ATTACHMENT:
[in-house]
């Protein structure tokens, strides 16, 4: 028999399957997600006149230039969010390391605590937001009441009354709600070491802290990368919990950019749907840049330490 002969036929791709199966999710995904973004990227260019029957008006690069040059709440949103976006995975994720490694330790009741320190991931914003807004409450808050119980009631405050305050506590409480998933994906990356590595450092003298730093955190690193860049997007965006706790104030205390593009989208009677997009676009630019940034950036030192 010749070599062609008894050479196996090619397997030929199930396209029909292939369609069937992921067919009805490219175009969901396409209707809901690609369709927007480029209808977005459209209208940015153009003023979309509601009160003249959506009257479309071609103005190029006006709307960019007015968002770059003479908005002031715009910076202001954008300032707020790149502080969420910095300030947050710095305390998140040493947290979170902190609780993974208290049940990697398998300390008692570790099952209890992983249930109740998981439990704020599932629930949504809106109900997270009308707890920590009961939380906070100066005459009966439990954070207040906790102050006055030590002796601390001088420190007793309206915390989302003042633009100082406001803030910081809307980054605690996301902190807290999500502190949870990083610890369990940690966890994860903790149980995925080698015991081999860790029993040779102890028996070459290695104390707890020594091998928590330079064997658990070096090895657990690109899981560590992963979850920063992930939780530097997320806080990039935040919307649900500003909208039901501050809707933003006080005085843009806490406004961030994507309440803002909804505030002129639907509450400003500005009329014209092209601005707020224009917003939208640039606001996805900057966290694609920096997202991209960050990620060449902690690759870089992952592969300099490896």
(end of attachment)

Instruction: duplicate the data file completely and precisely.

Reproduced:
[in-house]
């Protein structure tokens, strides 16, 4: 028999399957997600006149230039969010390391605590937001009441009354709600070491802290990368919990950019749907840049330490 002969036929791709199966999710995904973004990227260019029957008006690069040059709440949103976006995975994720490694330790009741320190991931914003807004409450808050119980009631405050305050506590409480998933994906990356590595450092003298730093955190690193860049997007965006706790104030205390593009989208009677997009676009630019940034950036030192 010749070599062609008894050479196996090619397997030929199930396209029909292939369609069937992921067919009805490219175009969901396409209707809901690609369709927007480029209808977005459209209208940015153009003023979309509601009160003249959506009257479309071609103005190029006006709307960019007015968002770059003479908005002031715009910076202001954008300032707020790149502080969420910095300030947050710095305390998140040493947290979170902190609780993974208290049940990697398998300390008692570790099952209890992983249930109740998981439990704020599932629930949504809106109900997270009308707890920590009961939380906070100066005459009966439990954070207040906790102050006055030590002796601390001088420190007793309206915390989302003042633009100082406001803030910081809307980054605690996301902190807290999500502190949870990083610890369990940690966890994860903790149980995925080698015991081999860790029993040779102890028996070459290695104390707890020594091998928590330079064997658990070096090895657990690109899981560590992963979850920063992930939780530097997320806080990039935040919307649900500003909208039901501050809707933003006080005085843009806490406004961030994507309440803002909804505030002129639907509450400003500005009329014209092209601005707020224009917003939208640039606001996805900057966290694609920096997202991209960050990620060449902690690759870089992952592969300099490896």